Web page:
The Parable of the Goat and the Sheep

A sheep and a goat were standing in a fenced pasture chewing on alfalfa and wild barley. The

goat, tired of the bare patches of earth made by the sheep, leapt up onto the turf roof of the farmhouse and began chewing the cud that grew upon it.

“Get down from there you fool goat!” said the sheep from the ground below.

“Why should I?”

“You aren’t supposed to be on the roof,” said the sheep

“You’re the fool. There’s no such thing as ‘supposed to.’”

“Mark my words, the farmer will punish you for this.”

“He’ll have to catch me first,” said the goat.

The farmer, returning home from an errand, saw the goat on the roof and called for him to come down, saying, “Get off the  roof before you cave it in, you foul goat!”

The goat ignored him and continued chewing his cud. The farmer threw a rock at the goat, which struck him smartly on the rump, causing the goat to jump, yet he refused to get down off of the roof. The farmer tried several more rocks to no avail before climbing onto the roof, damaging and denting the turf that rested on the lattice below, and with his staff hit the goat around the shoulders and head.

Bleating, the goat ran from the farmer, jumping off the roof and going back to where the sheep still stood.

“Don’t let me catch you on the roof again, you worthless beast,” the farmer said, hitting the goat an additional time for good measure. He sighed and set about fixing his damaged roof.

“I told you so,” the sheep said. “I told you you’d be punished for acting a fool.”

“I am punished for having free will,” the goat said.

“Have you eaten any more than me?” the sheep said.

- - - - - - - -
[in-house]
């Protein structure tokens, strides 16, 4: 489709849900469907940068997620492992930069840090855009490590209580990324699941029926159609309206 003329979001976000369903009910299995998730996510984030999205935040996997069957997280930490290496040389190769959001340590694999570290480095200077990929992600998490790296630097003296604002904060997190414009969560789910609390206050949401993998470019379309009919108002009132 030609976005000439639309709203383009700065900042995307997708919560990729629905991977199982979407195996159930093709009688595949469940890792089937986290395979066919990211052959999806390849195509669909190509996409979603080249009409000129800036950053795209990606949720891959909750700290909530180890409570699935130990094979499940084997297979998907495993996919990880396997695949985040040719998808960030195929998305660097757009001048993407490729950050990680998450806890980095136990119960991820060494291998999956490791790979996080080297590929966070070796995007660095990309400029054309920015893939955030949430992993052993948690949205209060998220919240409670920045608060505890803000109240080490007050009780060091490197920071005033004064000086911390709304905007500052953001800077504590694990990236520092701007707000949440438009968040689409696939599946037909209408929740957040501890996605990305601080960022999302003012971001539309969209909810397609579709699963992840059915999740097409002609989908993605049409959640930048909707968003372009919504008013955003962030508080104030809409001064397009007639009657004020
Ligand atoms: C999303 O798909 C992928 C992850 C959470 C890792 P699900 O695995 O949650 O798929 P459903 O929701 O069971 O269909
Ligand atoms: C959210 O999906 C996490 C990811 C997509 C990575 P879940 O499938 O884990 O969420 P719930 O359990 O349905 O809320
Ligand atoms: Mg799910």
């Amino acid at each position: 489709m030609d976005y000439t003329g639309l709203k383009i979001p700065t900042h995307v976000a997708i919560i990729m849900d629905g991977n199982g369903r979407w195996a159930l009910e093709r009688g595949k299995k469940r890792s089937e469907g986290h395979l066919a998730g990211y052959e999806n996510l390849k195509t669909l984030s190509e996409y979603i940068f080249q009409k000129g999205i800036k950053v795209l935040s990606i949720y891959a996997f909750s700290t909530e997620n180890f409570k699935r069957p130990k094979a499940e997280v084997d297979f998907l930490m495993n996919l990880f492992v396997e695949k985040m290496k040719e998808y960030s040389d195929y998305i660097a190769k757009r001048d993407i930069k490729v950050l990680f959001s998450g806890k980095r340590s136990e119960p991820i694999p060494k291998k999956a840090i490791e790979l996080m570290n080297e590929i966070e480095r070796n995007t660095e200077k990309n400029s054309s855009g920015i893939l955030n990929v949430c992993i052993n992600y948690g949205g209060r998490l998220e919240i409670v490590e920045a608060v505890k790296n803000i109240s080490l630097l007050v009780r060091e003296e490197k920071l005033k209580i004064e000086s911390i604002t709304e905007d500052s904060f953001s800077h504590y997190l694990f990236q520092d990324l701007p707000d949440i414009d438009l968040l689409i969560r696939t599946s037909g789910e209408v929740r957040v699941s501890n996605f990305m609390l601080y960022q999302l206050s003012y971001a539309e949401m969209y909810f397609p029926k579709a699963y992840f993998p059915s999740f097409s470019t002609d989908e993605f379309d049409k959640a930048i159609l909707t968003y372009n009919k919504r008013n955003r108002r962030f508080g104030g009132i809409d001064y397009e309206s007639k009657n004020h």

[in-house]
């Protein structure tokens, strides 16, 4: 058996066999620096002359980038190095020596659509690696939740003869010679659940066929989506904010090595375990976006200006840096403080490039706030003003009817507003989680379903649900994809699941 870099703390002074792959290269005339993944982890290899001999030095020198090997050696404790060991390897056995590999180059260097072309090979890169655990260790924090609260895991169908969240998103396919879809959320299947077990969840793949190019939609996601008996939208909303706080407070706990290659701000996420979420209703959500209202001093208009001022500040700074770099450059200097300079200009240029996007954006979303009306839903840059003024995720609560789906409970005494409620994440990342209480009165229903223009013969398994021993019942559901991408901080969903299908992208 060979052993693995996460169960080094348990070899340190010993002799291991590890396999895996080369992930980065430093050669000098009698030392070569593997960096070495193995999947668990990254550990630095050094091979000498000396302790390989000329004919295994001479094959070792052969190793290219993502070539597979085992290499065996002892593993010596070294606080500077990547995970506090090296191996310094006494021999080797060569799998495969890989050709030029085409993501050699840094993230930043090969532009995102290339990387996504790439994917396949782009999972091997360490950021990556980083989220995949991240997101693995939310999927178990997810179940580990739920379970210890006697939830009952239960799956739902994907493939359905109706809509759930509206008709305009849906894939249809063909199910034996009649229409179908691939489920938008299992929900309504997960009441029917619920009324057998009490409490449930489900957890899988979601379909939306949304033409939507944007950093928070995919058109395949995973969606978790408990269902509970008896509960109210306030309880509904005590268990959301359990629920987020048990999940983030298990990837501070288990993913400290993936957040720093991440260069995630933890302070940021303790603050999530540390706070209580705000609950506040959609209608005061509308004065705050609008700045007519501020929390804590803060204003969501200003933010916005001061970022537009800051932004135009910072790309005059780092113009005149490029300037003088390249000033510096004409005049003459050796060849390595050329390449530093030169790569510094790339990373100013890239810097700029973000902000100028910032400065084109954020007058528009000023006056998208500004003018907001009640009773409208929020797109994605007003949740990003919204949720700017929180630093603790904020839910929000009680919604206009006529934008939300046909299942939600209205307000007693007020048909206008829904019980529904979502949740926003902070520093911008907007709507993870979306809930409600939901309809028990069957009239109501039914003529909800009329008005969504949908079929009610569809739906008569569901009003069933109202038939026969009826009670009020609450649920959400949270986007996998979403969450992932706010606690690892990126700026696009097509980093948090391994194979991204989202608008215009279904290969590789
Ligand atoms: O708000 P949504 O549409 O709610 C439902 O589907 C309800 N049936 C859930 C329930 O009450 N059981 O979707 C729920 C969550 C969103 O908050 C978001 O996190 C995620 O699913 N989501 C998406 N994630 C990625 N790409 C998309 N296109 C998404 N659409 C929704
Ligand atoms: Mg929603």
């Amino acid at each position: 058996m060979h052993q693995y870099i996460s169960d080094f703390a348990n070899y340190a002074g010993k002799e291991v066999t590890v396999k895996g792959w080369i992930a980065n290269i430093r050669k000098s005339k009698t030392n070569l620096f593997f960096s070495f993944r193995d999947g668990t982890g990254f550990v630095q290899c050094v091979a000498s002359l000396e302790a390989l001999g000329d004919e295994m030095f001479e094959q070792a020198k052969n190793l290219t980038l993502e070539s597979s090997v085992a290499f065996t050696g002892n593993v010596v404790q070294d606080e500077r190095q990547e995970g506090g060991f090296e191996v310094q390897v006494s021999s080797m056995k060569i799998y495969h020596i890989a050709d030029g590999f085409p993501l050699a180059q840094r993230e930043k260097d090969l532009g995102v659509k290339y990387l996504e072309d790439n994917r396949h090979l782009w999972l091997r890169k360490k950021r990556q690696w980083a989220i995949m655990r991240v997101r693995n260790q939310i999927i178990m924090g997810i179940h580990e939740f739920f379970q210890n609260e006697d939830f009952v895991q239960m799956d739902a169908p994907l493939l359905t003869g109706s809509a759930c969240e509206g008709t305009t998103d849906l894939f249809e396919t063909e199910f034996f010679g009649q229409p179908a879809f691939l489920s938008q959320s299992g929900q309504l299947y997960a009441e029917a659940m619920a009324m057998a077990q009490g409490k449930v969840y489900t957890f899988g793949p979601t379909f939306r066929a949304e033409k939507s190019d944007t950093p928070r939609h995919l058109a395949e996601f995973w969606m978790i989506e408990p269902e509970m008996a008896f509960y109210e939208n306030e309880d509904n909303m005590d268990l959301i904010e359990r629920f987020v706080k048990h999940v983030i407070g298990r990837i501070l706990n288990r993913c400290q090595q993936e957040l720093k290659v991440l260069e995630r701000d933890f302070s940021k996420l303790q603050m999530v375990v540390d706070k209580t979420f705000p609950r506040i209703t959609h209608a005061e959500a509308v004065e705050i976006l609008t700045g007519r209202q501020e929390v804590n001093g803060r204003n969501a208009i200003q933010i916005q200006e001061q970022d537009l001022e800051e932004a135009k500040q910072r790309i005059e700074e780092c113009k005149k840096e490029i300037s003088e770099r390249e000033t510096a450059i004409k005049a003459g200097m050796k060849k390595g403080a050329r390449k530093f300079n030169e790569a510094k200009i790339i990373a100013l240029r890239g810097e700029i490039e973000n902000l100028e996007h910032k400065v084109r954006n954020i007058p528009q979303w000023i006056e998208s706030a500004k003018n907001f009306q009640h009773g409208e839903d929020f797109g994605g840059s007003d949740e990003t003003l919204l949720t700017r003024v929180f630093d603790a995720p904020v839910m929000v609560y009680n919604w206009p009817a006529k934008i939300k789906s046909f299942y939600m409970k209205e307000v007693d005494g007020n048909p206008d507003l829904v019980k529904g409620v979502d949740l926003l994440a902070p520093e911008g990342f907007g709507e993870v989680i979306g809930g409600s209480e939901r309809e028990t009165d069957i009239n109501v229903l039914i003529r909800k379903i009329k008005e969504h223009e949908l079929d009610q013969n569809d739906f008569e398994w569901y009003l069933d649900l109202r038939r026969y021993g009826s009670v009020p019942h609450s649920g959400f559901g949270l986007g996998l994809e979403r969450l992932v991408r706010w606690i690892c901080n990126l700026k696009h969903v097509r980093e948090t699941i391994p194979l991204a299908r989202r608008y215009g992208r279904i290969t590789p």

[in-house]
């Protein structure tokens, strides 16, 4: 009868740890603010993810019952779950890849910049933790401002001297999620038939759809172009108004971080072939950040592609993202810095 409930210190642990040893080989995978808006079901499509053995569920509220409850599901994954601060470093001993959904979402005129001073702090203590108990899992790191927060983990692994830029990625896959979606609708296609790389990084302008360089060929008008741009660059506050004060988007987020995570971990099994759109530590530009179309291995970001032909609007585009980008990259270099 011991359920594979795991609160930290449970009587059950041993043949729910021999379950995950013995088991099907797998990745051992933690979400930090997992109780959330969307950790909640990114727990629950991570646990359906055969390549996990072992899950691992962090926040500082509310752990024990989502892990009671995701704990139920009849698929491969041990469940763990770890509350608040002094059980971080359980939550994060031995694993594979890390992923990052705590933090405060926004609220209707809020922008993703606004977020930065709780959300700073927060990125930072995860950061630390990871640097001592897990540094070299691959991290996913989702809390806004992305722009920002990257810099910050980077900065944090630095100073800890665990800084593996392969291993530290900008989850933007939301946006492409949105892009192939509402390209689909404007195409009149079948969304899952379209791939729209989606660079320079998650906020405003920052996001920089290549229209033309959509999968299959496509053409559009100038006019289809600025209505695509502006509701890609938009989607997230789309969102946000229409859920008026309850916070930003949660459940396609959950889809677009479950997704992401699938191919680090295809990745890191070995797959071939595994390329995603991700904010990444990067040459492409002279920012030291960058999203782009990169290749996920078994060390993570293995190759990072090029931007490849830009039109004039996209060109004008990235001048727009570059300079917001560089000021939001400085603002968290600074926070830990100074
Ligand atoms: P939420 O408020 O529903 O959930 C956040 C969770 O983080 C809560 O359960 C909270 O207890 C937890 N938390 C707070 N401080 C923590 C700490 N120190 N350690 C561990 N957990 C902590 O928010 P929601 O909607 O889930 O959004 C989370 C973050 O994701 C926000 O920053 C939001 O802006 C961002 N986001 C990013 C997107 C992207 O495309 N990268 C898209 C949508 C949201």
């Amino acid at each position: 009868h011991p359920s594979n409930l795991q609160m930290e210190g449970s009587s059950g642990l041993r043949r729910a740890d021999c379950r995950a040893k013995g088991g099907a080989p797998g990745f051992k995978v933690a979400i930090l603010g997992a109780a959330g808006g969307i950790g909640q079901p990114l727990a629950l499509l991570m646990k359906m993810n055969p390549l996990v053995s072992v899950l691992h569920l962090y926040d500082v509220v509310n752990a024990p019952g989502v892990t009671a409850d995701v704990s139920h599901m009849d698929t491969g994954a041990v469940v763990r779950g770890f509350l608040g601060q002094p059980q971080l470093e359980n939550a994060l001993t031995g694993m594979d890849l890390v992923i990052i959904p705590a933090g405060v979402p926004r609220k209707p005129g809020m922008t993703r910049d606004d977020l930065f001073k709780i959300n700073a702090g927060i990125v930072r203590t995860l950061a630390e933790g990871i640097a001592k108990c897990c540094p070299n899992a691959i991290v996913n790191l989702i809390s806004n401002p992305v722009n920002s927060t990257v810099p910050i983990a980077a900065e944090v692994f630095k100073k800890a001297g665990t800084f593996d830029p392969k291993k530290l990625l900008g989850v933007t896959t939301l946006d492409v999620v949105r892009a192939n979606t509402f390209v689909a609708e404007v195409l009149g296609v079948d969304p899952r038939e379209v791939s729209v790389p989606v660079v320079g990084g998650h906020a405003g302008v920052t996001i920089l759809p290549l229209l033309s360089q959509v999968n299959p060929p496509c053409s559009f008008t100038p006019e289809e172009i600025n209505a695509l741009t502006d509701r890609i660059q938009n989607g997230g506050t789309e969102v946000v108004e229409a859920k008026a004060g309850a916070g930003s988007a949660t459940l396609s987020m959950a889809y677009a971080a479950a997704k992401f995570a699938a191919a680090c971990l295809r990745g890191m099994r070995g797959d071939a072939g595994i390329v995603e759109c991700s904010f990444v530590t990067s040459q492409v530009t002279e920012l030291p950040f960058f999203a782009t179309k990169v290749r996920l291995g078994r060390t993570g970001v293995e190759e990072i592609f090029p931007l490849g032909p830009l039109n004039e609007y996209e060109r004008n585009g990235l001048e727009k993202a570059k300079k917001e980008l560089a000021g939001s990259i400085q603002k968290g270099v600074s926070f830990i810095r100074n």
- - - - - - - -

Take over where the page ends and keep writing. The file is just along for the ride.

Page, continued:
“I have eaten what I wanted to eat, you worthless slave!”

The next day, the dog was rounding up the animals. He barked at the sheep and nipped lightly at her feet, and the sheep went quickly to stand among the others ewes. Gently, the farmer and the dog began to lead them all into the next pasture, a resting field.

“Go get the goat,” the farmer said to the dog. The dog followed his master’s order, and ran to the goat, barking and nipping lightly at his feet.

The goat, in response, stood stubbornly and refused to move, then began to kick whenever the dog came near, hitting him on the nose and making him yelp. Seeing this, the farmer walked over and hit the goat around the shoulders and neck, making the goat bleat and run away. The goat still refused to go to the other pasture.

“The other field is rested, you idiot,” the farmer said. “Do as I command!” He hit the goat again and again, until at last the goat followed the sheep into the rested field.

The sheep, seeing the goat being hit said, “It’s much easier when you just do as you are told.”

“I am only punished because I have free will,” the goat said. “But I would rather be free than be a sheep. Everything you do you do according to the will of your master. He will lead you to the slaughter, and you would go happily and with ignorance to your death!”

“Shows how much you know about sheep. The farmer wants my wool, not my flesh.”

“The flesh of your children, then,” the goat said.

“It is the same for them,” said the sheep.

“To hell with you!” the goat said.

Some days later, the farmer had a visit from a relative, who brought with him his whole family. In the afternoon, he went out to his pasture.